Typhoid fever is an acute, life-threatening febrile illness caused by the bacterium Salmonella enterica Typhi. Vaccination is recommended for travelers to areas where there is a recognized risk of exposure to S ser. Typhi.
Two typhoid vaccines are available: a Vi capsular polysaccharide vaccine (ViCPS) administered intramuscularly and an oral, live, attenuated vaccine (Ty21a). Both vaccines induce a protective response in 50%-80% of recipients. The ViCPS vaccine can be administered to children who are at least 2 years of age, with a booster dose 2 years later if continued protection is needed. The Ty21a vaccine, which consists of a series of four capsules ingested every other day, can be administered to children 6 years of age and older. All the capsules should be taken at least 1 week before potential exposure. A booster series for Ty21a should be taken every 5 years if indicated.
Because neither vaccine is fully protective, preventing contamination of food and beverages remains extremely important.
Japanese Encephalitis Vaccine
Japanese encephalitis (JE) is transmitted by primarily night-biting mosquitoes in rural areas of Asia and the Pacific Rim. In temperate climates, their numbers are greatest from June through September; they are inactive during the winter. Most reported cases occur in children. Although most infections are asymptomatic, when encephalitis occurs, the mortality rate can be as high as 30%; neurologic sequelae occur in 50% of survivors and are more common in the very young. The risk to short-term travelers and those who confine their travel to urban centers is very low. Expatriates and travelers living for prolonged periods in rural areas where JE is endemic or epidemic are at greatest risk. The decision to vaccinate a child should take into consideration the itinerary, expected activities, and level of JE activity in the country.
JE vaccine is administered as a series of three injections on days 0, 7, and 30. A booster dose is administered at least 24 months later. Children 1-2 years of age receive 0.5 mL of vaccine per dose; those 3 years of age and older receive 1.0 mL of vaccine per dose. No data are available on vaccine efficacy for infants younger than 1 year of age.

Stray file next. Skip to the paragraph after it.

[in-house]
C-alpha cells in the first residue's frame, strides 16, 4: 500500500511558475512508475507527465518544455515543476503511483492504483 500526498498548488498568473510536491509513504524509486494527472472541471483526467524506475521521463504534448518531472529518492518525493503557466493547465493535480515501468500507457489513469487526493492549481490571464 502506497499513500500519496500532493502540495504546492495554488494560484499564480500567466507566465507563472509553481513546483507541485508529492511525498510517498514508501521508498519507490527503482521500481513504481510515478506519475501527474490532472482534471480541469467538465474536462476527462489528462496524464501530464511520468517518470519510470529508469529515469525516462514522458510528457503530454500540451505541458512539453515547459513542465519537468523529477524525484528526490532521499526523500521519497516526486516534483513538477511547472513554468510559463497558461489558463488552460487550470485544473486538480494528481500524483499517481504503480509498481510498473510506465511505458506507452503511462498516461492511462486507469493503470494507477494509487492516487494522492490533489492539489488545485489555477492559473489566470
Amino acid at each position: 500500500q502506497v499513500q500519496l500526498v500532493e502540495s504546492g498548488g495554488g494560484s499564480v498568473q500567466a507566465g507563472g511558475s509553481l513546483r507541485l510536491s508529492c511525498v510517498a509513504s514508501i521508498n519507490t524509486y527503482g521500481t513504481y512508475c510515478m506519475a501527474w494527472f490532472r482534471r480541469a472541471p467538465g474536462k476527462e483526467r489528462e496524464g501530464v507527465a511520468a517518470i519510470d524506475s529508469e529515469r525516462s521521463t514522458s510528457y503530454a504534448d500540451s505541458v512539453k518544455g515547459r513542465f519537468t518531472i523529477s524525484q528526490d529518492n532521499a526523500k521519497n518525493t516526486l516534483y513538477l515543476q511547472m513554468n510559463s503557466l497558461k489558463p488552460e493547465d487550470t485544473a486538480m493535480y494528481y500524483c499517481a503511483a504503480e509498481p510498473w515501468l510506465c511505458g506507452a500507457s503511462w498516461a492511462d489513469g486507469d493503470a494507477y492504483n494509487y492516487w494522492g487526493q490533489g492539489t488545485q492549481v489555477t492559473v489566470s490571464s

JE vaccine is associated with local reactions in approximately 20% of vaccinees and mild systemic reactions (e.g., fever, headache, myalgias, and rash) in approximately 10% . Serious allergic reactions, including generalized urticaria and angioedema of the extremities, face, and oropharynx have been reported in up to 0.6% of vaccinees, with accompanying respiratory distress or hypotension in a small number of these cases. Importantly, these hypersensitivity reactions can be delayed for 1 to 2 weeks after receipt of the vaccine. Children receiving the vaccine series should be observed for 30 minutes after immunization. Moreover, the series should be completed at least 10 days before departure, and during that time, vaccine recipients should be remain in areas with access to medical care.
Rabies is an acute, fatal encephalomyelitis usually transmitted by the bite of an infected mammal. Rabies occurs throughout the world and is endemic in most countries. As with other vaccines, the decision to vaccinate will depend on the itinerary and expected activities during international travel. The decision should also be guided by the availability of appropriate antirabies biologics at the destination . Children should always be instructed to report all bites and to avoid contact with animals other than their own pets.
Two rabies vaccines are licensed for use in the United States. Each may be administered to infants and children. All the rabies vaccines, when used in a preexposure regimen, are given as a series of injections on days 0, 7, and 21 or 28. Even if a child has completed the preexposure vaccine series, any mammal bite warrants immediate medical evaluation to determine the need for postexposure immunization.
In most countries in the world the ‘OK’ symbol made using one hand means just that – OK. In fact, in all South American countries that speak Spanish, the OK sign is OK. Here in Brazil it means something much much worse and is shockingly offensive. Don’t do it or you may just get a punch in the nose. Or worse. In fact, I don’t even have a picture of this offensive gesture, so please enjoy some random photos of Brazil I have loaded for your viewing pleasure.
By summer I guess you mean Brazilian winter so I suggest you go North if you want warm weather. It's also cheaper in the North. But Brazil is BIG so decide what you want to see and that makes it easier.
Traveling by bus is affordable and surprisingly comfortable (buy a seat "executivo" or "leito"). But there are stories of buses getting robbed in the North. You might also find good airfare on airlines like Gol and Azul.